Jay Bost describes himself as a former vegetarian and then vegan who decided to go back to consuming animal products. Claiming that the issue weighs on him constantly, Bost insists that "[t]he reasons [he] became a vegetarian, then a vegan and then again a conscientious meat-eater were all ethical". Bost's emphasis in his short piece is no surprise considering that his work revolves around environmental studies and the only two times he brings up animal sentience are strictly with reference to the killing of a "sentient being". Bost sugarcoats the question of actually using and enslaving other animals by calling doing so "raising meat". Animal flesh and secretions are products, and producing these products are no different to him than growing plant-based foodstuff. With this in mind, he presents what he call his main argument as the following:
[E]ating meat raised in specific circumstances is ethical; eating meat raised in other circumstances is unethical. Just as eating vegetables, tofu or grain raised in certain circumstances is ethical and those produced in other ways is unethical.An animal is a plant is an animal to Bost, in this sense. He seems to present it as a given that use in and of itself is somehow not an ethical concern, but that how the final product comes to be is the only thing worthy of consideration. Animals are merely machines, sometimes proving to be more efficient according to the environment in which they are used to produce useful calories and protein for human consumption. He goes on to say that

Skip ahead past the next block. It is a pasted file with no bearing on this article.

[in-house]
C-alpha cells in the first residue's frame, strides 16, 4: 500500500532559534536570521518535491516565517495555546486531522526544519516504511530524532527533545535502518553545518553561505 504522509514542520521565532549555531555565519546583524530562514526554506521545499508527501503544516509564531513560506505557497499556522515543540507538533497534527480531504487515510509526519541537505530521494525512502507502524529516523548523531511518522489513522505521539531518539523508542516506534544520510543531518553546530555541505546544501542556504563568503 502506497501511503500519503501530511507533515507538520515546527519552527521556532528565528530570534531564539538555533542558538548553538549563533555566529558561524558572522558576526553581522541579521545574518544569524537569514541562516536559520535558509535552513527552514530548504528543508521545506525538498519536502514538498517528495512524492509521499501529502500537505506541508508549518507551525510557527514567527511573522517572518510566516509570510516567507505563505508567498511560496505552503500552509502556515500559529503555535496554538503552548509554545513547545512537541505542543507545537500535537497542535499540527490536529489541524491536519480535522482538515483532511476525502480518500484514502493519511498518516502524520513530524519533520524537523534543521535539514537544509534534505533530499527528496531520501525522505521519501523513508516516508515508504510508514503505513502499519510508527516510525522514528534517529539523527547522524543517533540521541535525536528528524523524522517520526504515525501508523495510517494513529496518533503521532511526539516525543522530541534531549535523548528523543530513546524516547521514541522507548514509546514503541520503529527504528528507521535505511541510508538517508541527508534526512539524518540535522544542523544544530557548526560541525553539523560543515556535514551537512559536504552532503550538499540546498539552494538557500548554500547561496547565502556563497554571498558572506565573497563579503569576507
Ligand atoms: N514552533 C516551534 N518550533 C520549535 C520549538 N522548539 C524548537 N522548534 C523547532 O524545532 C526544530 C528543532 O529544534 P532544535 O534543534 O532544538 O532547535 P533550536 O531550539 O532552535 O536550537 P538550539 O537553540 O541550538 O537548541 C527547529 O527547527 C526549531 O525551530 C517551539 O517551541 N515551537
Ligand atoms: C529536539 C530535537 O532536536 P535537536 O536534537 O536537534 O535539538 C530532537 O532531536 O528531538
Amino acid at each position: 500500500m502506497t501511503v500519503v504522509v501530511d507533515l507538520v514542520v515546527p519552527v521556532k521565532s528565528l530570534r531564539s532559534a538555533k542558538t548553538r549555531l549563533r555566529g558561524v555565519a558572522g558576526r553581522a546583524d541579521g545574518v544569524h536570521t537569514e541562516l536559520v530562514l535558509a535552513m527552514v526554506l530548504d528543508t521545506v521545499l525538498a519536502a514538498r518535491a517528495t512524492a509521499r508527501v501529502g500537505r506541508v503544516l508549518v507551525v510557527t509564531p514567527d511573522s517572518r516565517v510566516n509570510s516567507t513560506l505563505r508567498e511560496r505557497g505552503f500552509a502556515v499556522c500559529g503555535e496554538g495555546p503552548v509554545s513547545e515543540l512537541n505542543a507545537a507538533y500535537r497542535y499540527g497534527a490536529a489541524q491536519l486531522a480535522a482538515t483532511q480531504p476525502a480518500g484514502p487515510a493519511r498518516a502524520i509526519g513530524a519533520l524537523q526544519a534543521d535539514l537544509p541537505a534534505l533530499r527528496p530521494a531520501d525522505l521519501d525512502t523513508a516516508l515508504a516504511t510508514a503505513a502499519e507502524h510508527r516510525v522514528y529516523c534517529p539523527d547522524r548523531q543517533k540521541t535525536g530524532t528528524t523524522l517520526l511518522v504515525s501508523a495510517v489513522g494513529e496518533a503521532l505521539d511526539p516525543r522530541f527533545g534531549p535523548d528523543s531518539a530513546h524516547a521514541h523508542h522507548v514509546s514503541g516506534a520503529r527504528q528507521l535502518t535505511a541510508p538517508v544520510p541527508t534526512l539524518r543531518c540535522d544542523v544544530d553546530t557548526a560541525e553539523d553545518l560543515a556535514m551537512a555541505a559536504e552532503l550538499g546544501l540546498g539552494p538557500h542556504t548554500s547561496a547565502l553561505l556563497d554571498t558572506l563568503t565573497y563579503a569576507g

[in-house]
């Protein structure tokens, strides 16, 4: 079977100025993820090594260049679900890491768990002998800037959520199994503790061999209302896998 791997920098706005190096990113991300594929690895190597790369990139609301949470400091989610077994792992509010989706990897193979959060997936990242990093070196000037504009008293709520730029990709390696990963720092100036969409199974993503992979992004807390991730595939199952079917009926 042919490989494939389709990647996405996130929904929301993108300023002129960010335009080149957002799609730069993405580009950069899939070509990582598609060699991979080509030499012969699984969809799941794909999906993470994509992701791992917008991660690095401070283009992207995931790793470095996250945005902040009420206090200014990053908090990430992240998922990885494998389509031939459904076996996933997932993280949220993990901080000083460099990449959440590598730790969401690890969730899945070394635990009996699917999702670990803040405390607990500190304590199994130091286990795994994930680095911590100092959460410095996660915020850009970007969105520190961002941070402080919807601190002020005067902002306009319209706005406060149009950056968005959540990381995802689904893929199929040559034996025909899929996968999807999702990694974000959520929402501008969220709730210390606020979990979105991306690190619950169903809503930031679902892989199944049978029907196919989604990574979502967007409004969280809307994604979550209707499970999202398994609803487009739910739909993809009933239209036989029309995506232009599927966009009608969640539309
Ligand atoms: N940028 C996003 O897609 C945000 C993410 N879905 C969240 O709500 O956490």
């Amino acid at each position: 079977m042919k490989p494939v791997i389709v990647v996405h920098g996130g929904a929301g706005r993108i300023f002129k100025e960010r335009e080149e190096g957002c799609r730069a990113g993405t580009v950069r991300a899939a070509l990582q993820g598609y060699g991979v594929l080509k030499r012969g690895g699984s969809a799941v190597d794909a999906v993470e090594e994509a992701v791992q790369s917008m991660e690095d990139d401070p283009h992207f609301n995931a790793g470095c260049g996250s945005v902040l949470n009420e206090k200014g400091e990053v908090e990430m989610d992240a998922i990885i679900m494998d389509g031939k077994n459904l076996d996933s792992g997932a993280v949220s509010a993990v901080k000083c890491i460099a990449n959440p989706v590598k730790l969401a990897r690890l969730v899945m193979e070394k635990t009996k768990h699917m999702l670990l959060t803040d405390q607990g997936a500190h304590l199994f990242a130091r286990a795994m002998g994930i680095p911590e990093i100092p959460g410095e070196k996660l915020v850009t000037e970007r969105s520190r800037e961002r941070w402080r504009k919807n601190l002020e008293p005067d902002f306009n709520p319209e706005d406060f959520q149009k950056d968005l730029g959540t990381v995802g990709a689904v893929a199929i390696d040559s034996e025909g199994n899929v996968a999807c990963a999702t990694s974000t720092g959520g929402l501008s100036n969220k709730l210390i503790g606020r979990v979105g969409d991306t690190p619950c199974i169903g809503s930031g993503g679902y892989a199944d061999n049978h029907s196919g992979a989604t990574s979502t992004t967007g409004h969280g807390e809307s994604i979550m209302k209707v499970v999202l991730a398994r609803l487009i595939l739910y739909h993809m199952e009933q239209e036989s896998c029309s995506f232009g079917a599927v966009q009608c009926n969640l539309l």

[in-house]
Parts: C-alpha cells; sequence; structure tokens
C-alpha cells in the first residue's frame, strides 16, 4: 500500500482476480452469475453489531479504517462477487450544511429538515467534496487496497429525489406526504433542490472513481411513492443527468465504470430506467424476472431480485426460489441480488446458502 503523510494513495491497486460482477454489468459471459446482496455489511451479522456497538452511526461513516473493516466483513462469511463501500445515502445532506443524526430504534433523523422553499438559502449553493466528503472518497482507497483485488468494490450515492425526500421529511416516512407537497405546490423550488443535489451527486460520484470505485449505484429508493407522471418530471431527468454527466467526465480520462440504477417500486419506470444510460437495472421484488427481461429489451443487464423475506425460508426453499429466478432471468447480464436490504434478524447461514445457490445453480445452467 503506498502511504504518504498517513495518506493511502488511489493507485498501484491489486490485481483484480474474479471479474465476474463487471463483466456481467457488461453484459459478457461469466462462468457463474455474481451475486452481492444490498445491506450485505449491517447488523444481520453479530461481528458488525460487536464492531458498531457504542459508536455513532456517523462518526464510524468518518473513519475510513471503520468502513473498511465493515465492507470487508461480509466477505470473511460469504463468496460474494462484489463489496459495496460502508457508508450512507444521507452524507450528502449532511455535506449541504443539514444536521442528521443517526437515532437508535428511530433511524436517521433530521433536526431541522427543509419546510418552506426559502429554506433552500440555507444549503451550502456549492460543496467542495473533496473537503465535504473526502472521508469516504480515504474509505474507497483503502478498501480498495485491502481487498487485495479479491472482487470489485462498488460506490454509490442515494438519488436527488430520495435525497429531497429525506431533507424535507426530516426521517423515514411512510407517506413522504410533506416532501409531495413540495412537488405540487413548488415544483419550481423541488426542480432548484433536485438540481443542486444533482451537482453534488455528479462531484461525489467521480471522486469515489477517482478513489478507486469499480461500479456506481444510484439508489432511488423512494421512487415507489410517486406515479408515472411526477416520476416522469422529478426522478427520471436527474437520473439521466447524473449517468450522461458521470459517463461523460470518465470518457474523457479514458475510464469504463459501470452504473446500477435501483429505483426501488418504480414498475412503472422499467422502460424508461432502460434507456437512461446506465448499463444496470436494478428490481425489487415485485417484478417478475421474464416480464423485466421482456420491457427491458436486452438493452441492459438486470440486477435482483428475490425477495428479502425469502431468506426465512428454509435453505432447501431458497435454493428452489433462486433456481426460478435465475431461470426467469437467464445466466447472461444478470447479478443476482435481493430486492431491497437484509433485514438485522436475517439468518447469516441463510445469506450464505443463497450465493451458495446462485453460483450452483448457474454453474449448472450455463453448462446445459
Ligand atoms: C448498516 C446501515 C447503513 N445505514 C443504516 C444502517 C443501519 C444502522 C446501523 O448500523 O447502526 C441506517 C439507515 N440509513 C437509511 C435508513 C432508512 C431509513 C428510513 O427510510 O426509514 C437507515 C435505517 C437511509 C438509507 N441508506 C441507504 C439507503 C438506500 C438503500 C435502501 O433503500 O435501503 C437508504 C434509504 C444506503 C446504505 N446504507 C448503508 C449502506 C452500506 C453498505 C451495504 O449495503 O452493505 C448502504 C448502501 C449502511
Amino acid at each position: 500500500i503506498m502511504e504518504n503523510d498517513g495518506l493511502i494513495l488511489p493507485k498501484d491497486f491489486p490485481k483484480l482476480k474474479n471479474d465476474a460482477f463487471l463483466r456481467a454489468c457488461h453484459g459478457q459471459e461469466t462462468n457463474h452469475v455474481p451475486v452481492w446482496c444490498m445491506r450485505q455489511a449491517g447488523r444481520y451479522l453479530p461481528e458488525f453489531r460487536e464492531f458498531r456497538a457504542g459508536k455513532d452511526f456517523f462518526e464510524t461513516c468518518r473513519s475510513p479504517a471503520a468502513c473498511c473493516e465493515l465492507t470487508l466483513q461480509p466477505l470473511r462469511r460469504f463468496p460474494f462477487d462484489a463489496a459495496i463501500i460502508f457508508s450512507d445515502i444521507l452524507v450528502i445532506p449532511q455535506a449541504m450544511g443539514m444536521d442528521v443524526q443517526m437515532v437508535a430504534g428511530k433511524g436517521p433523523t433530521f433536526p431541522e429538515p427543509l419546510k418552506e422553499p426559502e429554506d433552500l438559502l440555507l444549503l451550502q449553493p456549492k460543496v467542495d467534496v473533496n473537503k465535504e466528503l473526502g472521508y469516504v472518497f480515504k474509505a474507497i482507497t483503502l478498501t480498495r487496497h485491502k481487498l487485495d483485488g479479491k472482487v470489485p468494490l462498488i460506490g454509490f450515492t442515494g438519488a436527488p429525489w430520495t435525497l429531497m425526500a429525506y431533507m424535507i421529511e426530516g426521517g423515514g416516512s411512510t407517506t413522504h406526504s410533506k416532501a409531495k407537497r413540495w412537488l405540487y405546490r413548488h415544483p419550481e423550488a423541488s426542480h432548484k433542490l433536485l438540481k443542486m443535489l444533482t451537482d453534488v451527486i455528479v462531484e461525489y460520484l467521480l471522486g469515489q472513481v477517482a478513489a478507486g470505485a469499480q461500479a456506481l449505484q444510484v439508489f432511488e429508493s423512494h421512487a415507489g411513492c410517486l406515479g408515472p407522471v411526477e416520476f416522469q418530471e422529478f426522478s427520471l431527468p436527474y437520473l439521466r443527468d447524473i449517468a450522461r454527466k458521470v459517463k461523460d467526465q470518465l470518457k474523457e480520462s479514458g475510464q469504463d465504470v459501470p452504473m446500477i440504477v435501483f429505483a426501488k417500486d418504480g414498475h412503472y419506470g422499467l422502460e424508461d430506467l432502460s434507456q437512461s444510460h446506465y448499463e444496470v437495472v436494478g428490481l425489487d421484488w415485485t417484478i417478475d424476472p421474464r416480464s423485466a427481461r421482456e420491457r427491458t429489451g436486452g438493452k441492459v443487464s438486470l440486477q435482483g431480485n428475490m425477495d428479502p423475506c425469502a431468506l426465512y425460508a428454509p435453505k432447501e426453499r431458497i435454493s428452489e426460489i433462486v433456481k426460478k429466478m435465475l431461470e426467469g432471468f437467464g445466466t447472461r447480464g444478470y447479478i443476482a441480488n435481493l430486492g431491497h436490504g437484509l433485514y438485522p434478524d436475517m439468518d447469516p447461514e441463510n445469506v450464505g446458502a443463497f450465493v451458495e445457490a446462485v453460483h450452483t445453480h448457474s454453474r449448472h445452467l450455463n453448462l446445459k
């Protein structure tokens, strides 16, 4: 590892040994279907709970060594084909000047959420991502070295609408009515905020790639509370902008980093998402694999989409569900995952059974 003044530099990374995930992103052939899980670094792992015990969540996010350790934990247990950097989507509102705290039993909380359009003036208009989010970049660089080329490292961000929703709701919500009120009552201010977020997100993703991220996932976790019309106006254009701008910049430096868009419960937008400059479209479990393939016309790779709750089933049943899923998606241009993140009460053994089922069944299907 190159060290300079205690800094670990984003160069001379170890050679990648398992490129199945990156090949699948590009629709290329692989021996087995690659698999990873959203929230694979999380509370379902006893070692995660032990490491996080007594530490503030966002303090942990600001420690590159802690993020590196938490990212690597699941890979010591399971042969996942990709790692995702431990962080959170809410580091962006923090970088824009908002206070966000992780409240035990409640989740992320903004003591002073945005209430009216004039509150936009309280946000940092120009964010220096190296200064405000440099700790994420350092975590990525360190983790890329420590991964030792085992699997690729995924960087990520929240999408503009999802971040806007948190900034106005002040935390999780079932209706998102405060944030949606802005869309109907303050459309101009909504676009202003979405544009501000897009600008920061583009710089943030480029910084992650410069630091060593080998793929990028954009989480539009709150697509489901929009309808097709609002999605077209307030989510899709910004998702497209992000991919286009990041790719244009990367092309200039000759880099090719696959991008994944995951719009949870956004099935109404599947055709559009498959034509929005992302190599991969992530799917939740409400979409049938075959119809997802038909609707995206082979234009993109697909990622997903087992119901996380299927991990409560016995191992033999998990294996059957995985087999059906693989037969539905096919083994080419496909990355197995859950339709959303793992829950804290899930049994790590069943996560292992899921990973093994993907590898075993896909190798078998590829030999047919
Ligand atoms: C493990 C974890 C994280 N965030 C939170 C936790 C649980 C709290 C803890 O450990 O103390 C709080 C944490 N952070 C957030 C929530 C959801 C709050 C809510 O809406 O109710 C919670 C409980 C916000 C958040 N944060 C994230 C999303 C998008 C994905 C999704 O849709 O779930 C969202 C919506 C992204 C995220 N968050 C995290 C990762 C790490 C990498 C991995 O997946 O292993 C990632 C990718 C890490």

If “ethical” is defined as living in the most ecologically benign way, then in fairly specific circumstances, of which each eater must educate himself, eating meat is ethical; in fact NOT eating meat may be arguably unethical.Once cannot help but wonder, then, using this narrow interpretation and definition of what is indeed "ethical" whether Bost would agree that where human overpopulation is concerned, perhaps cannibalism could be seen as a viable option and whether perhaps humans not opting to consume other humans "may be arguable unethical". If this seems an oversimplification, it should be pointed out that totally side-stepping the question of what's in fact involved when we use other animals as machines existing for human use is an even more ludicrous oversimplification when it comes to attempting to argue any sort of justification to use them.